This is where I’d like to enlist you visitors to help. If you know who won and who lost in town elections where wind farms were a major issue, post a comment here or shoot me an e-mail. Between your information and what I’m able to gather, I’ll post a running tally as we move along.

By the way, here are the legal petitions filed by Ecogen against the towns of Italy and Prattsburgh. They’re slow going if you don’t like legalese, but they might be worth reading – for the rural town-versus-wind farm conflict could prove significant in New York’s renewable energy future.

In Italy the town voted to replace 3 of the town board members including the supervisor. Italy has been more reasonable than Prattsburgh as far as the current town board and their work on turbines. Prattsburgh who suffered through ridiculous 3-2 votes in favor of wind for the past several years has turned the tide and has now 4-1 in favor of Town Board Members that are not going to be greenwashed by Ecogen/Pattern Energy. The basis to both of these lawsuits is that the towns of Italy and Prattsburgh have used our democratic process and shown that they are "Mad as hell. and not going to take it anymore." Now the greedy corporation will turn to a bevy of lawyers to twist the facts into some sort of feeble attempt to go against the will of the people.... Maybe it is time for another Tea Party!

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Italy Responds to Threat

Town to fight wind company lawsuit

By Julie Sherwood, Staff Writer, Daily Messenger

A fight over whether a proposed wind turbine project bordering Naples will go forward heated up last week when the developer filed a lawsuit against the town, where 17 turbines were to go up.

The Article 78 action, filed in state Supreme Court in Monroe County by developer Ecogen Wind LLC, seeks to overturn the Town Board’s decision to stop the project by denying approvals and placing a moratorium on its development.

Last month, the board unanimously rejected the proposed wind turbine project, determining the gigantic, power-generating machines would have a negative effect on the environment. The board also imposed a six-month moratorium on wind turbines following a public hearing.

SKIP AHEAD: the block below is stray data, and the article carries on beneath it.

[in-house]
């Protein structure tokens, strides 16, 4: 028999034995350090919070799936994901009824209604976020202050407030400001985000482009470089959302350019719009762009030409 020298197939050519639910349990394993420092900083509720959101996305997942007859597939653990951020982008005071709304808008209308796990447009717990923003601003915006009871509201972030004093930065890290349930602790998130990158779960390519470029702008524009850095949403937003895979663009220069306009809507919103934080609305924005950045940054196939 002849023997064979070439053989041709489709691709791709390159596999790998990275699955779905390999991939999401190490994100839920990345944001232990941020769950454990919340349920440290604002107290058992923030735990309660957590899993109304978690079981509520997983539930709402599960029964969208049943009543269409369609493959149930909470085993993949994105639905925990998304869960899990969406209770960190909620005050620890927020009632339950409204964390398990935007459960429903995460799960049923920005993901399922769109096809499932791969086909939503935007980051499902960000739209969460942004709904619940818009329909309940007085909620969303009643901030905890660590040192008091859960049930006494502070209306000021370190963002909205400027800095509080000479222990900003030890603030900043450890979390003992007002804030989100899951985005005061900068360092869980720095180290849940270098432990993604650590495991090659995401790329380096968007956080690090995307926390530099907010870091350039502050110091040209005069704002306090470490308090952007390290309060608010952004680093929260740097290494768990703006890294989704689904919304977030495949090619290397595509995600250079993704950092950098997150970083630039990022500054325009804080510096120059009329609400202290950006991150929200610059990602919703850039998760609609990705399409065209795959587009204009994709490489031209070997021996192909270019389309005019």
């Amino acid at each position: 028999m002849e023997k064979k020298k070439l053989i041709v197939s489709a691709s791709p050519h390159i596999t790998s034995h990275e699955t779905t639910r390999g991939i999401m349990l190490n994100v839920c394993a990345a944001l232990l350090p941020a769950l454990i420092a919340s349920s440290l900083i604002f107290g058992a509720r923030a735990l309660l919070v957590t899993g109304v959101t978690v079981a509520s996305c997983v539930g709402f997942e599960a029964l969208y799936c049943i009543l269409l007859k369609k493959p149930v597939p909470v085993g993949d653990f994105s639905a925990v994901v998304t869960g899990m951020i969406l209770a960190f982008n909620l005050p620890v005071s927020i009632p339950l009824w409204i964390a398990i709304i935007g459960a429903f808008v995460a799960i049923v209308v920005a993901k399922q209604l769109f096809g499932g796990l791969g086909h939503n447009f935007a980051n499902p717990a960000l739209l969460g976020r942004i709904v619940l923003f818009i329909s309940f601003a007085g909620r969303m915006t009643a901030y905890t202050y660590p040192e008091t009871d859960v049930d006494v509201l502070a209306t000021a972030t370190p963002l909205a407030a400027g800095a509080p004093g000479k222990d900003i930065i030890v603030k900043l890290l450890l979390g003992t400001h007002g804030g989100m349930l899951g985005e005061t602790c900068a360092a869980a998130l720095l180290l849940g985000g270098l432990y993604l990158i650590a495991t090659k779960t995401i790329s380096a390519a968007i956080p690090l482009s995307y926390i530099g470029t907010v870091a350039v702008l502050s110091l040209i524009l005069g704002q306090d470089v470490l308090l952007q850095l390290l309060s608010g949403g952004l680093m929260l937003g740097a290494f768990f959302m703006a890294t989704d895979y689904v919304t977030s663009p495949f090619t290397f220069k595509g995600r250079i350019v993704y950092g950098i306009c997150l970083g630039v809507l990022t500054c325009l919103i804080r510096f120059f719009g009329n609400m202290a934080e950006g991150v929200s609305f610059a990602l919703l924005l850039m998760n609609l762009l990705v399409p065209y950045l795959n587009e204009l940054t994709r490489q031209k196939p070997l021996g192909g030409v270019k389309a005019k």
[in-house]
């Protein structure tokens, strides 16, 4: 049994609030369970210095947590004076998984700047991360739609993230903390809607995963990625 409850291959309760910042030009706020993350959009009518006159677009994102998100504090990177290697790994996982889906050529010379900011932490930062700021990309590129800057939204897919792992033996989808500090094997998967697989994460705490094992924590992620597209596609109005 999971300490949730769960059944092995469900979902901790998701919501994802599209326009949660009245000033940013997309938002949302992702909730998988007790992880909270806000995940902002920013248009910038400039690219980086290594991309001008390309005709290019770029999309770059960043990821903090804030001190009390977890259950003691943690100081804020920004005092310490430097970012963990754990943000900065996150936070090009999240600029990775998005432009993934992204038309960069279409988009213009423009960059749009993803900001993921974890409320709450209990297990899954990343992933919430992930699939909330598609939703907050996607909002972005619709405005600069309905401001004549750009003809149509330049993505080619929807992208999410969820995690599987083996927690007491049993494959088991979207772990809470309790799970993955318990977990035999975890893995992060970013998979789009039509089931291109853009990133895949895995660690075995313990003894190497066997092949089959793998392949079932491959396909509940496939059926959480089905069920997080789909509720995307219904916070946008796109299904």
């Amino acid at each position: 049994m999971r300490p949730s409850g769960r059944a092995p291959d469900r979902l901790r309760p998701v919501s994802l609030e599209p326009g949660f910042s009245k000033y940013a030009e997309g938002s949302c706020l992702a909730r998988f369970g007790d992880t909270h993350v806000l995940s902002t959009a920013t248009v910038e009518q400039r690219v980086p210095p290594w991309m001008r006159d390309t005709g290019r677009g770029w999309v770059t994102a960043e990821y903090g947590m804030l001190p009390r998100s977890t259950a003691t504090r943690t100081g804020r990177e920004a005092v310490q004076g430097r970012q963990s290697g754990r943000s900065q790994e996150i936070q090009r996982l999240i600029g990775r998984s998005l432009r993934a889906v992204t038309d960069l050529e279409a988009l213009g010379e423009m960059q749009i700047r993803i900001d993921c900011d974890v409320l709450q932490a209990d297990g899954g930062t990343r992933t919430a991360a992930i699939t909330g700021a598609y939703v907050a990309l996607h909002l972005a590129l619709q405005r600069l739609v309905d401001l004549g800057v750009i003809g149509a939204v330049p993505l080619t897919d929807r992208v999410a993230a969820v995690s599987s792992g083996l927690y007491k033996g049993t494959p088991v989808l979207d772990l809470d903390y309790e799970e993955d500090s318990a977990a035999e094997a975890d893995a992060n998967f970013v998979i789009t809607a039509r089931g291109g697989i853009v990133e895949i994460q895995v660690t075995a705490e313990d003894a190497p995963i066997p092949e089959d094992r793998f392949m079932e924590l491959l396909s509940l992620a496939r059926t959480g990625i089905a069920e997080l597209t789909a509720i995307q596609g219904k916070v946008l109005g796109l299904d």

The decision followed a meeting the previous month attended by 116 residents. Most of those who spoke opposed the project over concerns about noise, light flicker, positioning on steep slopes and other concerns.

Supervisor-elect Brad Jones said he and other elected officials are ready to challenge the lawsuit that claims the town acted improperly and illegally in rejecting the project’s application.

“You don’t try to build a big industrial project when 70 to 80 percent said ‘we don’t want
industrialization in the town,’” said Jones. His family, like most others in Italy, choose to live there because of family history and the town’s rural character, he said.

“We need to represent the will of the people,” added Jones. “We will continue to fight.”

Messages left with Nixon Peabody LLP, Ecogen’s legal representative on the case, were not returned. Beth O’Brien, a spokeswoman with Ecogen’s partner on the project, Pattern Energy Group, said she could not comment because of the pending litigation.

Ed Premo, with Harter Secrest & Emery LLP, which represents the town, said the Town Board did due diligence.

“It went through the process of carefully reviewing the application, went through two public hearings and carefully considered all documents and evidence,” he said, before the board determined the benefits Ecogen offered did not outweigh “the substantial adverse impacts of the project.”

Jones said Ecogen had bought several properties in the town, with plans to build turbines there, claiming in the lawsuit it had spent between $10 million and $12 million on those land deals, while pegging its entire cost for the project at more than $150 million.

Town resident Vince Johnson said he plans to ask the town to set up a legal-defense fund to pay for the ongoing costs in fighting Ecogen in court.

“Sadly, Ecogen is coming back to town again with a legal gun and trying to bleed the town dry,” he said.